Q&A with Stacey Marz, Member of IAALS’ Board of Advisors

April 2, 2024

Last year, IAALS welcomed six new members to our board of advisors. One of those new members is Stacey Marz, a visionary who recognizes the potential of technology in democratizing justice. Her previous roles in bridging the access-to-justice gap at the Alaska Court System—including leading remote self-help services, ADR, and language access services—highlight her commitment to making the legal system more approachable and available for everyone. 

The wide breadth of IAALS’ partnerships is integral to our work, and we’re excited to showcase our board members’ dedication and expertise. In this Q&A, Stacey discusses the importance of simplifying processes, IAALS’ people-centered approach, and her love of wild places.  

Why is the work of IAALS important?

IAALS fills a role that no other entity does. It brings together different justice stakeholder perspectives—courts, attorneys, businesses, organizations, and individuals involved in legal disputes to work toward a common goal of advancing excellence in the American legal system.  

What do you see as IAALS’ key strengths? What does IAALS do uniquely well?

I appreciate that IAALS is committed to a people-centered approach to providing justice. I also think the strong research focus sets IAALS apart from other organizations in the legal system improvement space. IAALS is really adept at convening different stakeholder groups to inform innovations and practical solutions in the civil justice system.  

What does access to justice mean to you? 

Access to justice means reducing barriers to meaningfully participate in resolving legal disputes.  I see two main ways to greatly improve access to justice. First, I’m a strong proponent of simplifying processes to make them understandable and accessible to everyone—and don’t think anyone should be disadvantaged because they do not have a lawyer to help them navigate. For example, we’ve been doing informal trials in domestic relations cases for several years. The participants opt in to these types of trials where the rules of evidence are relaxed, litigants can submit any evidence they want, the judge asks all of the questions, no objections are permitted, and lawyers have a defined role. These informal trials are less stressful for litigants and shorter in duration. I think informal trials should be offered in all case types involving “regular people problems” and expanded to include debt and housing disputes.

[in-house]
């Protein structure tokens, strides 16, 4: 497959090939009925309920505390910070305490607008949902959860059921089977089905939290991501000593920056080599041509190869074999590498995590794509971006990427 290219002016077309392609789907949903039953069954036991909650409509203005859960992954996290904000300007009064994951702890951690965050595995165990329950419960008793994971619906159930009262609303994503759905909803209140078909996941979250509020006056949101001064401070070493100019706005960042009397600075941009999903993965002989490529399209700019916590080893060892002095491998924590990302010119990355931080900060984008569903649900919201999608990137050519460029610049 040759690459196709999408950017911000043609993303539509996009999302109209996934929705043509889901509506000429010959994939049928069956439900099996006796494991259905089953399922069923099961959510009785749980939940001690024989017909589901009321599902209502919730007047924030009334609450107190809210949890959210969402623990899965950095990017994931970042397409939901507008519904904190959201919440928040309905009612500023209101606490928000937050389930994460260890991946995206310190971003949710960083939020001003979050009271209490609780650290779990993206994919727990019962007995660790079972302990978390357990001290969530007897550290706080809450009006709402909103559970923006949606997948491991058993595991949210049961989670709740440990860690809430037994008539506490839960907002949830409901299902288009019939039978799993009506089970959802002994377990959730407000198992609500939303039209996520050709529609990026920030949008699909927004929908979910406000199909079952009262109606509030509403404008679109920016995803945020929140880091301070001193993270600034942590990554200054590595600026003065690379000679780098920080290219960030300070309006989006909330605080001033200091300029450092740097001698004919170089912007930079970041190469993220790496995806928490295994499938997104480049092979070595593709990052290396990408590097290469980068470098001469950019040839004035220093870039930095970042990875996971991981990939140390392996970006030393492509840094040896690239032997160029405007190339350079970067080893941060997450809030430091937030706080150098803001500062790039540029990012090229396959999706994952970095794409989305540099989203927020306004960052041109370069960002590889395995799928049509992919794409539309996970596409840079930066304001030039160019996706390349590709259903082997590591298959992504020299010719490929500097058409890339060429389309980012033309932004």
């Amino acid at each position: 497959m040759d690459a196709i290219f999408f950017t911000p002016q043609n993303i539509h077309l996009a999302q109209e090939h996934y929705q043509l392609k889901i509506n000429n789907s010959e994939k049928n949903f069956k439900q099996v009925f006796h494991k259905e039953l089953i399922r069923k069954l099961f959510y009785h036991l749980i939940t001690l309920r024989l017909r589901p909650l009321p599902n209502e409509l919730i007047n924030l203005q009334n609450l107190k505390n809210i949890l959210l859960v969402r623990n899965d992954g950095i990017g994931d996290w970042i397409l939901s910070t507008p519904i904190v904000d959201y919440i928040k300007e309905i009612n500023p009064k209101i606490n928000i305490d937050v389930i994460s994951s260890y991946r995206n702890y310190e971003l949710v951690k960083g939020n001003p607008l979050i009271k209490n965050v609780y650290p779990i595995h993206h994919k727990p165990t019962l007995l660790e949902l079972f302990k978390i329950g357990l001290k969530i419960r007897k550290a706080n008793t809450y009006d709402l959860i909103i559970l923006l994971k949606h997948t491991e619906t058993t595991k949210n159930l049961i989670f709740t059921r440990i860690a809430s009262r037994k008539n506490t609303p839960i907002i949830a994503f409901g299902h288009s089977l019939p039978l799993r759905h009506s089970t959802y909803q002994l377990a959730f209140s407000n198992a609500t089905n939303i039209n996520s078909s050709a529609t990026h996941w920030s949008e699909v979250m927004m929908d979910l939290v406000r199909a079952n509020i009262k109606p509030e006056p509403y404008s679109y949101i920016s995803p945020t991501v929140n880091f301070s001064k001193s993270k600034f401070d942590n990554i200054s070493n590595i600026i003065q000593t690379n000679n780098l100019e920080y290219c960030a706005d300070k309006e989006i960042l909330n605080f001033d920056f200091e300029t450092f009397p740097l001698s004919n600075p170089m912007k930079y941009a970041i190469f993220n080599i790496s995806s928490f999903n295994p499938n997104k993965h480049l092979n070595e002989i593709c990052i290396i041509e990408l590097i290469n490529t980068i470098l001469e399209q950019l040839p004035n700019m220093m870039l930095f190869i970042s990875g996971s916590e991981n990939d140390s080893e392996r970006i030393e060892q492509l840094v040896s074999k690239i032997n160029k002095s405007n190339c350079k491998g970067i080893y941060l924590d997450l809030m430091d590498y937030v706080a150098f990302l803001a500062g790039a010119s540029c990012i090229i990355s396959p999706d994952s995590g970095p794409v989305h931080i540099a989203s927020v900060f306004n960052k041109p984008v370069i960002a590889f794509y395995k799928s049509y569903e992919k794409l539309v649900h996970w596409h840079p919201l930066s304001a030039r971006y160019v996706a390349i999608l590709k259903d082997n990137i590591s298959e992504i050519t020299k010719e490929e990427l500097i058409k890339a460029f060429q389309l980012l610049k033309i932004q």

Second, judges should be engaged to ask questions to elicit the necessary factual information and desires of the parties in the matters before them to make an appropriate ruling. This may require the judge to adjust procedures such as relaxing the rules of evidence, requiring less formality in the pleadings, and explaining the court’s procedures and relevant law.     

What is a trait you admire in others? 

I most admire creative problem-solving and thinking outside of the box. I also value compassion, and the ability to really listen.  

What is the last book you read? 

The Coming Wave: Technology, Power, and the Twenty-first Century’s Greatest Dilemma by Mustafa Suleyman and Michael Bhaskar. 

What’s one thing you can’t live without?

I can’t live without the outdoors. I live in Alaska because I love wild places. Anchorage offers amazing access to lead an active lifestyle and I am grateful for the opportunity to ski, bike, and hike from my front door. We live next to a 500,000-acre state park full of mountains, rivers, glaciers, and an abundance of wildlife—and have close access to the ocean for kayaking. These places feed my soul.